The rand hovered around two-week highs on Friday mainly supported by expectations of interest rates staying high for an extended period while the rally in the gold prices had a positive impact on the rand since South Africa is a gold exporting country.
After retreating to five-months high last week, the rand traded around R18.90 to the US dollar early on Friday, holding close to an over two-week high before closing Friday 0.2% higher at R19.03/$1.
The minutes of the Federal Reserve's September monetary policy meeting showed that the central bank is committed to maintaining a “higher for longer” monetary policy stance until it is confident that inflation is falling back to the 2% target.
The Consumer Price Index in the US increased for a second month in a row to 3.7% year-on-year in September, reinforcing the Fed’s intent to keep interest rates high and bring down inflation.
Domestically, the SA Reserve Bank Governor Lesetja Kganyago has repeatedly emphasised that the central bank's battle against inflation was not yet over, and warned at the Monetary Policy Committee’s last meeting that deteriorating public finances would lead to higher rates.
He also identified potential risks to the inflation outlook, including higher oil prices, global financial conditions and the strong dollar, and food prices reversing their downward trend
TreasuryONE currency strategist Andre Cilliers said the rand had strengthened from R19.60 to R18.80 in nearly a week, and the US consumer inflation was merely a catalyst for a bit of a correction.
“Overnight US Stock Markets closed softer as interest rate expectations for the remainder of the year weighed down equities,” Cilliers said.
“We can expect the market to look at the Michigan Consumer Sentiment, and with the rand driven mainly by moves in the dollar in the short term, it is likely to have an impact on where we close the week.”
There has also been a sentiment that the Middle East conflict had more of a positive effect on South African markets as the flight to gold had appreciated the rand.
The price of the precious metal gained more than 4% since hitting a multi-month low earlier in October, with the gains resulting from declining bond yields as investors increased bets on the end of the Fed’s hiking cycle.
The price of gold increased by more than $110 (R2090) over the last seven days, and ended Friday on $1 930 per ounce due to tensions in the Middle East boosting demand for the yellow metal.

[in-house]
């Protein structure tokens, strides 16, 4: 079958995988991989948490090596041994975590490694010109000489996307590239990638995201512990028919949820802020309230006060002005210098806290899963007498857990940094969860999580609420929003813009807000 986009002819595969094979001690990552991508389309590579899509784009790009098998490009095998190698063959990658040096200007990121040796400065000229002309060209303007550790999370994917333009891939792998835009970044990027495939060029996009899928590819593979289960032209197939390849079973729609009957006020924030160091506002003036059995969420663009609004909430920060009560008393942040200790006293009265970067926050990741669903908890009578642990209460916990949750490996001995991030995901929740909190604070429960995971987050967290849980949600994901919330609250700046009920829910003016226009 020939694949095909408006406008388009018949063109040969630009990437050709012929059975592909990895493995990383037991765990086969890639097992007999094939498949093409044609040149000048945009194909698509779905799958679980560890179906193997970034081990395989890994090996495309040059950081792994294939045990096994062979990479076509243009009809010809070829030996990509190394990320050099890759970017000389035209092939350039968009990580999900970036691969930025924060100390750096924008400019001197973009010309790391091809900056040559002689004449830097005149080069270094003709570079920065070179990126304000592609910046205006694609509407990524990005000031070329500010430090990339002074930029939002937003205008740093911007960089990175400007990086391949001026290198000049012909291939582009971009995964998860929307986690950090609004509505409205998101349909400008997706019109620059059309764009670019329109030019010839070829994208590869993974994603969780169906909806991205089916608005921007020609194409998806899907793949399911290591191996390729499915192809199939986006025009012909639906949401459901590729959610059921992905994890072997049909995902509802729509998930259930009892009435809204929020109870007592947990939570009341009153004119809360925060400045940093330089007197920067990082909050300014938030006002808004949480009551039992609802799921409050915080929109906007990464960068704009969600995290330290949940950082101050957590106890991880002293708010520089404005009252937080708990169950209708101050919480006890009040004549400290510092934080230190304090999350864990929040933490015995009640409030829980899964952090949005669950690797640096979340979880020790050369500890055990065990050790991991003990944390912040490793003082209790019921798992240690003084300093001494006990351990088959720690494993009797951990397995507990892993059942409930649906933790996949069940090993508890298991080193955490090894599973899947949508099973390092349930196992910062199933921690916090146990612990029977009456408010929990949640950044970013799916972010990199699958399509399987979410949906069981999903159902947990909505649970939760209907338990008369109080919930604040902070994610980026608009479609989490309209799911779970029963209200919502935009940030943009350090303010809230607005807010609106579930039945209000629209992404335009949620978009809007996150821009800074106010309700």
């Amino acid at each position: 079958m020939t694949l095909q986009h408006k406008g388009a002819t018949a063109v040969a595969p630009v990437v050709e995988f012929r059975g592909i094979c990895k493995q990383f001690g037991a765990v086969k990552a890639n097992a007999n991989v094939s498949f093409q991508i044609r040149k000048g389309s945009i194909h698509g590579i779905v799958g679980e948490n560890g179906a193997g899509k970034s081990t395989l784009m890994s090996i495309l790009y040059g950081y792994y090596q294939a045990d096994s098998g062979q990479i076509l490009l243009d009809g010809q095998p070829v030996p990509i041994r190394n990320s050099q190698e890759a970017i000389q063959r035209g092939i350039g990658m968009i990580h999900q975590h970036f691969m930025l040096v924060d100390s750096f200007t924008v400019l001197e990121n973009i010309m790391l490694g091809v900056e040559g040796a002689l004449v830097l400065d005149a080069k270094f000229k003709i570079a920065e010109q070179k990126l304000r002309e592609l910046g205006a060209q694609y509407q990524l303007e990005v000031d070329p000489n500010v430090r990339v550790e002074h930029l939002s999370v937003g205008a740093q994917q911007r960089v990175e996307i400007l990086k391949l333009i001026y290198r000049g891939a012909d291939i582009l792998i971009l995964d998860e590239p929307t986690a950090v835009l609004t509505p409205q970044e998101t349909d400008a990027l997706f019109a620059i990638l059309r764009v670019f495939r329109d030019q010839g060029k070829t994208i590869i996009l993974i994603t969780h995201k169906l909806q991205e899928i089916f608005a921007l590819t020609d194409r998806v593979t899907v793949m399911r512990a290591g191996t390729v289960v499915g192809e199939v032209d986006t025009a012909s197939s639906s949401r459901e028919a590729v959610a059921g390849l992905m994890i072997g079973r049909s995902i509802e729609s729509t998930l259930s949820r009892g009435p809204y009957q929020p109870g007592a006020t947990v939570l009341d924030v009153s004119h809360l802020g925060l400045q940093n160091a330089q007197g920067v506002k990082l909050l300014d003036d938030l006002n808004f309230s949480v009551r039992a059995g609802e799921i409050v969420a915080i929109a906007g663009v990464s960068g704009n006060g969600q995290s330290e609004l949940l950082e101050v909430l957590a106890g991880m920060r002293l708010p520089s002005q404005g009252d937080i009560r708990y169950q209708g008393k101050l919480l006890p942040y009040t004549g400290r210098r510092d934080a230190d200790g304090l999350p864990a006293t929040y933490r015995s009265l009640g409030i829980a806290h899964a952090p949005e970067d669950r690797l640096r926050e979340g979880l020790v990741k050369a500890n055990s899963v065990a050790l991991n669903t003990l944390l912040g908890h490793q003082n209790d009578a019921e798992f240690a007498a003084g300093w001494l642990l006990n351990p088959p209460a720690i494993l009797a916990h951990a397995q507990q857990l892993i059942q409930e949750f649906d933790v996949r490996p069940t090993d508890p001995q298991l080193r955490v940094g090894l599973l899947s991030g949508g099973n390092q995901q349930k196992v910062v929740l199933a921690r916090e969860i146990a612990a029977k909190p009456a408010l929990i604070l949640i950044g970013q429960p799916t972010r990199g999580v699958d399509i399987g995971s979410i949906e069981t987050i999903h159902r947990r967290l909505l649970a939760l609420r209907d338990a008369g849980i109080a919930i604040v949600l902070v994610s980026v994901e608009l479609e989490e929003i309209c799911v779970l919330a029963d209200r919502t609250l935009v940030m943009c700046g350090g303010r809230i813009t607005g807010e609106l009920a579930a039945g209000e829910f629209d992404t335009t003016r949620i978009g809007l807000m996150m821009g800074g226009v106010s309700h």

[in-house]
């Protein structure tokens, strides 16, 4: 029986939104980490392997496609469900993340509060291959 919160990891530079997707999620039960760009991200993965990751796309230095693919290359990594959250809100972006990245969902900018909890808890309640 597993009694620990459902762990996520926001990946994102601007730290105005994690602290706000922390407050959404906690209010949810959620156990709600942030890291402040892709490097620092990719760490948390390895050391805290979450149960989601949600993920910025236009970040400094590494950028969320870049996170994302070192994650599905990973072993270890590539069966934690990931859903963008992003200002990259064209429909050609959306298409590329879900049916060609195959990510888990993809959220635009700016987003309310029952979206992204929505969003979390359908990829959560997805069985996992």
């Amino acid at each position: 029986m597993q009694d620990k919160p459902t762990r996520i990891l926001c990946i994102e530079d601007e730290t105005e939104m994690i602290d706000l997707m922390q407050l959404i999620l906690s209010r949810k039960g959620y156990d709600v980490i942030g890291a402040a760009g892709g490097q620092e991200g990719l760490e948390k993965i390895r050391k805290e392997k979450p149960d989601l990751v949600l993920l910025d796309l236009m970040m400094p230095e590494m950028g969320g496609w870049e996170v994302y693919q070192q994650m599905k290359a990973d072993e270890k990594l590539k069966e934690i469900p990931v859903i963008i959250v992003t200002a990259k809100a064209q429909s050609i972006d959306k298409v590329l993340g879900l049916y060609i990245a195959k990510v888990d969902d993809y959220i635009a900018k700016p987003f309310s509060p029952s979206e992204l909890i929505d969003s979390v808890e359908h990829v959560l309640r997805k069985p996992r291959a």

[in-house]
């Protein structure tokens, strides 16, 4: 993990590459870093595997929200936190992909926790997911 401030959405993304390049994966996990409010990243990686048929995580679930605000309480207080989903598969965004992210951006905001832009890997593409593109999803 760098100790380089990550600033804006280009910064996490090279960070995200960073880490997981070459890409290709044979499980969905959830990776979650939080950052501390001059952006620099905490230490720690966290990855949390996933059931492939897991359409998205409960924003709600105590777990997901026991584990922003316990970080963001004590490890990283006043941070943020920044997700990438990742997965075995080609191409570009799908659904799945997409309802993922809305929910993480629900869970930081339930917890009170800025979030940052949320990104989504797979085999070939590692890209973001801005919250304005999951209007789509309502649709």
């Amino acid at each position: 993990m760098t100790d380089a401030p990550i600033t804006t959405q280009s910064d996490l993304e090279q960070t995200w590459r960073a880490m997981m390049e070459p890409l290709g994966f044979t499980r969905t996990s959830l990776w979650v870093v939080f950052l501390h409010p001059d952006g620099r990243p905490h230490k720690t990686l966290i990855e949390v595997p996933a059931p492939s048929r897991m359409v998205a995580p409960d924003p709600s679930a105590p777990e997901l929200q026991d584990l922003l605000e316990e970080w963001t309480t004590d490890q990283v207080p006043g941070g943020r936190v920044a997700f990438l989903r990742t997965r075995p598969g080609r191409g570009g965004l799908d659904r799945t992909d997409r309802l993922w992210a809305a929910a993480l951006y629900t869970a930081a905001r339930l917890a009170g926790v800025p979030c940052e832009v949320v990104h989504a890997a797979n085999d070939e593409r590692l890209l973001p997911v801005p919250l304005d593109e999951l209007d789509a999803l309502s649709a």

Analysts said growing tensions in the Middle East were also driving greater demand for bullion as investors began to price in the disruptive impact that an escalation in the conflict between Israel and Hamas may have in the financial markets.
Sequoia Capital Management consulting economist Chris Harmse said the gold rally was expected to continue boosting the rand exchange rate as there was no end in sight in the conflict in the Middle East.
“Given that the gold price had surged by $53 per ounce last Friday, the metals and mining index improved by 4.90% on the day. It is now expected that this tendency will continue,” Harmse said.
“The big spike in the gold price caused the rand also to appreciate strongly by more than 50 cents against the US dollar over the last week. The currency traded at the close of the JSE on Friday at R18.99/$.”
Middle East tensions also continued to impact oil prices as well, and Brent was quoted at $86.60 during the early hours of Friday morning before spiking dramatically.
Brent crude futures topped $90 per barrel on Friday, up nearly 6% on the week as the conflict in southern Israel and Gaza unfolds, raising geopolitical risks in the Middle East.
The US also imposed the first sanctions on owners of tankers carrying Russian oil priced above the G7’s price cap of $60 per barrel to enforce measures meant to punish Russia for the invasion of Ukraine.
Investec chief economist Annabel Bishop said oil prices had already reached $94.43 per barrel on tightening supply over September, with the US having drawn down its Strategic Petroleum Reserve (SPR) to limit oil price gains, but this has created worries now of shortages as the reserve is depleted.
“The depletion of the US’s SPR reserves is adding to the lift in oil prices, with neither Israel nor Palestine key oil exporters, but risks for higher oil prices (with Brent reaching or exceeding US$100/bbl) this year exist on the conflict widening to other regions, as the war intensifies currently,” Bishop said.
“Higher oil prices add directly to inflation, with markets having hoped that the upwards interest rate hike cycle had ended globally, even if rates are likely to stay higher for longer. The war could imperil the terminal rate having already been reached.”